Toodee and Topdee sounds like the output of a rapid innovation brainstorm under game-jam pressure: “What if side-on, but also top-down?” Probably sort of true, as developer dietzribi conjured the game's earliest form for Ludum Dare 41 in 2018. It’s a throwaway idea that they were absolutely right not to throw away. This fully fledged game keeps surprising and challenging for several hours, with charismatic presentation and a genuine sense of humour.

So, what if side-on but also top-down? It works like this: Toodee lives in a side-on 2D platforming world, and Topdee lives in a top-down 2D puzzley adventure sort of a world. As a result of some self-deprecatingly hand-wavey yet entertainingly animated video game codswallop, the two worlds are smashed together like two gaming tropes in a game design parody tweet. Single screen playfields are traversed with nice tight jumps by Toodee, until pressing 'Y' tilts the view a little and suddenly Topdee’s walking on what was the wall. Toodee is meanwhile faded out, fixed in place and invulnerable until the switch back, allowing Topdee to shuffle blocks to become platforms, interfere with enemy attack behaviour, and get stuck on top-down obstacles where Toodee will need to return the favour, until both meet on the level’s exit portal.

Levels are divided into worlds, each world introducing new items, enemies and concepts, then training the player to use them. The difficulty curve is perfectly judged, with no dumbing down just because a new idea’s come along. Well-designed bosses cap off each world. The puzzles are an impressive Jenga tower of creatively repurposed ideas. Perhaps we were too cynical in expecting less, but it’s true that few puzzle games can get as far without fizzling out.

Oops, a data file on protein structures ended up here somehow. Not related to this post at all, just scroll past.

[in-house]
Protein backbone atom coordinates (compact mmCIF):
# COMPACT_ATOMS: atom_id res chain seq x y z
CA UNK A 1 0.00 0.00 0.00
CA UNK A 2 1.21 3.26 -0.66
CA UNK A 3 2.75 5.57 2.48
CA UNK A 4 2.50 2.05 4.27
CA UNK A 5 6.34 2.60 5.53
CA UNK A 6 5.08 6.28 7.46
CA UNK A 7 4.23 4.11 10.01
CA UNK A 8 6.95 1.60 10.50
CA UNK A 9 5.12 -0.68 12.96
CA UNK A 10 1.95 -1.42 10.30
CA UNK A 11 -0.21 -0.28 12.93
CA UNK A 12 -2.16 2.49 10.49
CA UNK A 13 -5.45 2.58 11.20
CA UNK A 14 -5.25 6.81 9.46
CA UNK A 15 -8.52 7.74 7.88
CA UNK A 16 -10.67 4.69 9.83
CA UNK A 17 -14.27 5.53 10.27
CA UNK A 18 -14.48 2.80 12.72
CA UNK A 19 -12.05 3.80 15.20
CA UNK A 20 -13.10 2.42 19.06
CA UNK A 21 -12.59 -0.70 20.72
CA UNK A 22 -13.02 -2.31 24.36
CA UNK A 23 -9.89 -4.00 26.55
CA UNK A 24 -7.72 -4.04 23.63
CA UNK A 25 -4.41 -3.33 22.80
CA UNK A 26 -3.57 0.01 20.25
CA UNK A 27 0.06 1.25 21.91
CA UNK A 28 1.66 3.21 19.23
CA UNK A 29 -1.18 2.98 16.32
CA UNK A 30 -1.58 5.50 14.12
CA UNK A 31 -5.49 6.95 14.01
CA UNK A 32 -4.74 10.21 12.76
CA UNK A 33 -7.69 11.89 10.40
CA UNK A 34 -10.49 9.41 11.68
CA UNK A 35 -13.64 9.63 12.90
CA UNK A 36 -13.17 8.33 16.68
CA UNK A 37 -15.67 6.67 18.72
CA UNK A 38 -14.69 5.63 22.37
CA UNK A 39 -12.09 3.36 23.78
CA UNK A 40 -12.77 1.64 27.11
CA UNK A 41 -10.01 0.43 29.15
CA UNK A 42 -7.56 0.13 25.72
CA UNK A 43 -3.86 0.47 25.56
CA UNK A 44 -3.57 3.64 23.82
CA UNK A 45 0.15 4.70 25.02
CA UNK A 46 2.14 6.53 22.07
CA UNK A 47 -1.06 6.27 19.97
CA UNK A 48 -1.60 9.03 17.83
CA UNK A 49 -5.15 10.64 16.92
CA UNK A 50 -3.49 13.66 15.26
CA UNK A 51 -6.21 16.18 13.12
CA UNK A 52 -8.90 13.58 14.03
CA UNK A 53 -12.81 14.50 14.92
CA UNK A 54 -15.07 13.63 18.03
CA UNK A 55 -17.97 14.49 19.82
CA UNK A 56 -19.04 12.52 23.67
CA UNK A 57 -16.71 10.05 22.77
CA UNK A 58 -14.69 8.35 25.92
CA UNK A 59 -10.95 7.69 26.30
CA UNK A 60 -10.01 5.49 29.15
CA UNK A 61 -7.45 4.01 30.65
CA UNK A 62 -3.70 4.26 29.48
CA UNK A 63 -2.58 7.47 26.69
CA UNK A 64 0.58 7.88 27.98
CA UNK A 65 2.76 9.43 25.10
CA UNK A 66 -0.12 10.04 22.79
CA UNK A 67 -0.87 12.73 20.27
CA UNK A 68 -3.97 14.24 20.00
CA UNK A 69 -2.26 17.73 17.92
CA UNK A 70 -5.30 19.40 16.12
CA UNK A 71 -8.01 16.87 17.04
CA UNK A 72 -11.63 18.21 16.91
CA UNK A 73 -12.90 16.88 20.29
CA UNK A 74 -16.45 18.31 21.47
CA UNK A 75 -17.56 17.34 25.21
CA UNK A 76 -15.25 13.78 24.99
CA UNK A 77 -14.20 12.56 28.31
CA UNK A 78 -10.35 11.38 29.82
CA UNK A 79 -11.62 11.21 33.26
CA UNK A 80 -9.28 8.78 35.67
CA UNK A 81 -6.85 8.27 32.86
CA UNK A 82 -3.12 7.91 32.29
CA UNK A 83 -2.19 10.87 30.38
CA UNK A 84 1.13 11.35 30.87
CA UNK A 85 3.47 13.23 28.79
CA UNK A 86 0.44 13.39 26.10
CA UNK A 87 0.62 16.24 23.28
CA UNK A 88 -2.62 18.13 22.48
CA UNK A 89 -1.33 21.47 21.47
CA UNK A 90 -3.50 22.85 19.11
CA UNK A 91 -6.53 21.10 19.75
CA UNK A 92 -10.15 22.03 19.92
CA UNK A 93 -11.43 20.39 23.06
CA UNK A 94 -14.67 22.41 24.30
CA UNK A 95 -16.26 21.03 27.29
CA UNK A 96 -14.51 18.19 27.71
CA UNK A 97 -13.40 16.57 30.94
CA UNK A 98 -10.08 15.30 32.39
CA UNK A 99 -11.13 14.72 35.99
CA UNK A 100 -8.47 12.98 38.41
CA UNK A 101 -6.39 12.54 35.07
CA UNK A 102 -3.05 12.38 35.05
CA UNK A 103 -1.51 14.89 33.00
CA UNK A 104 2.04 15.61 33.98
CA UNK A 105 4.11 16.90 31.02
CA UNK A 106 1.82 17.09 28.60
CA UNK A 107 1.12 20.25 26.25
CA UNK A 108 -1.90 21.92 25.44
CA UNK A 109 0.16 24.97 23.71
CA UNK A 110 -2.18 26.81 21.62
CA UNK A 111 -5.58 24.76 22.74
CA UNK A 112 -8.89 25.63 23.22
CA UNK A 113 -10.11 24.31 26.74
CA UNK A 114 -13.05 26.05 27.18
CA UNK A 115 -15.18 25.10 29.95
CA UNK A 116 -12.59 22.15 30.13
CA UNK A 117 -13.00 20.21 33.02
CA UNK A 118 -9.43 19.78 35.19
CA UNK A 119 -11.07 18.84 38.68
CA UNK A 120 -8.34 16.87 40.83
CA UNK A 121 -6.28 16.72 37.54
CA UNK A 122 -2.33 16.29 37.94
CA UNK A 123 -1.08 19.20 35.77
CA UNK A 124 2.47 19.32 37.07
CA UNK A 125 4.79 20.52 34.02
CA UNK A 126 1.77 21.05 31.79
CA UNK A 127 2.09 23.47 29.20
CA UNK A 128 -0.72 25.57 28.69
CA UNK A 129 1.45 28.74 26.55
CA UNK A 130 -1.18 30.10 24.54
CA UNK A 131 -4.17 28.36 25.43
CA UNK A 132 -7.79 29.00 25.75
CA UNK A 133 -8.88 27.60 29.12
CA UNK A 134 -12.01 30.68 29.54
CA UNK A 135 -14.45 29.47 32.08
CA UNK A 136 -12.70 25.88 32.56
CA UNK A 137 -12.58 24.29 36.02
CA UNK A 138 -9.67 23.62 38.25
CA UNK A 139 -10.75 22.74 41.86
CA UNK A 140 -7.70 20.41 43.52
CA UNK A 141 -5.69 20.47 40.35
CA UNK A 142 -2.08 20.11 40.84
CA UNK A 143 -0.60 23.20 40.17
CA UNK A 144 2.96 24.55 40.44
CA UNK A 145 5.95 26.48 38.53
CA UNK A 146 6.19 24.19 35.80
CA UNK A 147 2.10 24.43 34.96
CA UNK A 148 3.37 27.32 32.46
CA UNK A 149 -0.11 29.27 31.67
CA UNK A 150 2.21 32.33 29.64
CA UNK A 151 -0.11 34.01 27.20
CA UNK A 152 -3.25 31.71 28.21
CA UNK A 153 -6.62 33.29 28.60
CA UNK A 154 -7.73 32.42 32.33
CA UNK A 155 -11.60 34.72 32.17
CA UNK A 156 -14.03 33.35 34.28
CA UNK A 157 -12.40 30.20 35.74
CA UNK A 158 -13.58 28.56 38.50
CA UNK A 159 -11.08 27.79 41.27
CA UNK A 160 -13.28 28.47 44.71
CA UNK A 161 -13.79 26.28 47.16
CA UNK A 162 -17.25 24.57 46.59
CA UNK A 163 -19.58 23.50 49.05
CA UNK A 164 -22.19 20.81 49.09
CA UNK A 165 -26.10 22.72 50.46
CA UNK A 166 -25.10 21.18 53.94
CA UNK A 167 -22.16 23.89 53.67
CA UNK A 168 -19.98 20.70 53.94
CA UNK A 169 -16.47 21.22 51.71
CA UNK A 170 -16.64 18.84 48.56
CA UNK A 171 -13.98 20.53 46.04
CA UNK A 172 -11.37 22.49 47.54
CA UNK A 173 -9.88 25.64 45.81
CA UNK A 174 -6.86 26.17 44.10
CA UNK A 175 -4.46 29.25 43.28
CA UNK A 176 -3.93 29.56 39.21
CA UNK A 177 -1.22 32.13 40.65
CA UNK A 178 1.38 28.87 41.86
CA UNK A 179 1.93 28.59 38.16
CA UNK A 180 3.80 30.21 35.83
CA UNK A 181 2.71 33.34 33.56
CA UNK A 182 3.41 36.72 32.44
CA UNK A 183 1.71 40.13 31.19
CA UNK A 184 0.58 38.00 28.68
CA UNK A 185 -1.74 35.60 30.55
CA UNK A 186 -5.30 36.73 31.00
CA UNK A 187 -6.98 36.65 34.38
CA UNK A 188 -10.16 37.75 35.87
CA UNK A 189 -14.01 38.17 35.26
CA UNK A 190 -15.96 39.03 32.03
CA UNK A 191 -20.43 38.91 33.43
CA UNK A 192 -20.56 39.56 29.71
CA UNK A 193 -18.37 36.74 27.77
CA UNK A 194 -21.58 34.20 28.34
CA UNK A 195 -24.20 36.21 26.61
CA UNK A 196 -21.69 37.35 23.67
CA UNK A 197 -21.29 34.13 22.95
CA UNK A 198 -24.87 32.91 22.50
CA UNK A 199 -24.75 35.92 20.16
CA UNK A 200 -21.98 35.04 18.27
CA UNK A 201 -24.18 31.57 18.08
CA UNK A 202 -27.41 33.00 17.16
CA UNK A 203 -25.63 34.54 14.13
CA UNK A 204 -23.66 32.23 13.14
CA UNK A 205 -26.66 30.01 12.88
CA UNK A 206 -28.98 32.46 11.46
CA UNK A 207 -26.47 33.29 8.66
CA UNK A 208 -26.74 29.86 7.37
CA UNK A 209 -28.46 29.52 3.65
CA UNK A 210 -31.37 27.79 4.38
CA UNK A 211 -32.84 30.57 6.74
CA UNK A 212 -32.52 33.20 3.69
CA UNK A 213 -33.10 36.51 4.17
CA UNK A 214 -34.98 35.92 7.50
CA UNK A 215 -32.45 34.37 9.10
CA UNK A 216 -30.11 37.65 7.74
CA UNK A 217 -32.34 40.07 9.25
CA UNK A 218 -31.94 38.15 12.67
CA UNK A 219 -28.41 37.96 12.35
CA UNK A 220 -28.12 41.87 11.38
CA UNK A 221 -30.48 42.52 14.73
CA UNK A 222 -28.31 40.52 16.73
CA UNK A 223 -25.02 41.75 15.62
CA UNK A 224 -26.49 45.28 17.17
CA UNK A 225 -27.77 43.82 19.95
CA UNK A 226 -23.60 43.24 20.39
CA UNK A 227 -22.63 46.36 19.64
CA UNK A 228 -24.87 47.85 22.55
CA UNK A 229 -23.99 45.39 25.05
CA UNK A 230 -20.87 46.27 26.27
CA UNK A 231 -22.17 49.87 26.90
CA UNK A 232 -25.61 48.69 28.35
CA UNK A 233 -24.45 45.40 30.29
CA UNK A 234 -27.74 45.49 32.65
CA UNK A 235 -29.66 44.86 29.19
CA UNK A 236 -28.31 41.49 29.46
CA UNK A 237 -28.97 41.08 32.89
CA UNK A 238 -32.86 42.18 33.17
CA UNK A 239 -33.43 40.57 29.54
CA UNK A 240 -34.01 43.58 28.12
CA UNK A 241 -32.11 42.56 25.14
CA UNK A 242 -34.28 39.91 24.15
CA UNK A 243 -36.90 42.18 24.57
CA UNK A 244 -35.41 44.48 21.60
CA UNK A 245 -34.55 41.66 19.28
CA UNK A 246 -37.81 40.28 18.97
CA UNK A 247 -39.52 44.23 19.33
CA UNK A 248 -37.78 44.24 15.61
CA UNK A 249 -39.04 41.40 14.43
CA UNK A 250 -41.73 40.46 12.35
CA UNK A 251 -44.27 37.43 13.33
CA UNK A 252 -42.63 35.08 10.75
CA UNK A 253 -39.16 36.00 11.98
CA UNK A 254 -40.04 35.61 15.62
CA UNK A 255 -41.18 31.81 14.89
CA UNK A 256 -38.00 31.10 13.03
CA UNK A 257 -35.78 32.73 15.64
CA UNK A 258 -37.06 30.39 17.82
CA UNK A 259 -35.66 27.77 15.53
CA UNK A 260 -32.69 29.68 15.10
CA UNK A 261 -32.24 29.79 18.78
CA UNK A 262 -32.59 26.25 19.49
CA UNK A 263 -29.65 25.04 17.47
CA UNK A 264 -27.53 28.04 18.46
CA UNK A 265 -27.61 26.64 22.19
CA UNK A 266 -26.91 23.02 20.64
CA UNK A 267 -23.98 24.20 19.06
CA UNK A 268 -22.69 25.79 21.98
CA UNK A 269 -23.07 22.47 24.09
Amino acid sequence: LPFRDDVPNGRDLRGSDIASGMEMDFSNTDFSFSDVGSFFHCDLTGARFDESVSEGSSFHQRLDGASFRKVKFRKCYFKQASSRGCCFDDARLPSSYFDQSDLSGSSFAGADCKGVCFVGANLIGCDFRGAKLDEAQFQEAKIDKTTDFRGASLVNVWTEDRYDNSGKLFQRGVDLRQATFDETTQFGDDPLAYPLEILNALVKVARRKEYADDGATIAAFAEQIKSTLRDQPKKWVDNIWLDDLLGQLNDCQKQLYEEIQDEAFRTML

There’s a thinking/doing balance to be struck in a puzzle platformer. The working out of the solution is a massive part of the fun of the game, so once it’s worked out, you don’t want to be slogging through the actual execution just to get to the next puzzle. Toodee and Topdee does well for the most part, but it definitely has an action side to it, meaning the execution of your solution is as much a part of the game as the lateral thinking. It’s critical, then, that the action parts are satisfying, and they only sort of are. Toodee’s movement is accurate, flowing and readable, with straightforward and unequivocal physics that don’t get old. Topdee, though, is a drag. It’s unnecessarily tricky to judge position due to the tilt of the playfield, and a single slip-up in a dynamic solution can mean a total reset. To the game’s credit, the levels are short, so there’s a natural limit to how a big a problem that can be, but optional time-based tests lean into the pressured put-one-foot-wrong territory where the game is weakest. And although they’re optional, there’s substantial content to unlock, so be prepared to grind the duller parts if you love the rest of it.

Overall, Toodee and Topdee is fantastically imaginative puzzle game with exceptional variety wrung out of its core conceit. It struggles most when it asks for dynamic execution of puzzle solutions, but even then it’s pretty decent. This side-on / top-down puzzler is one that other games should look up to.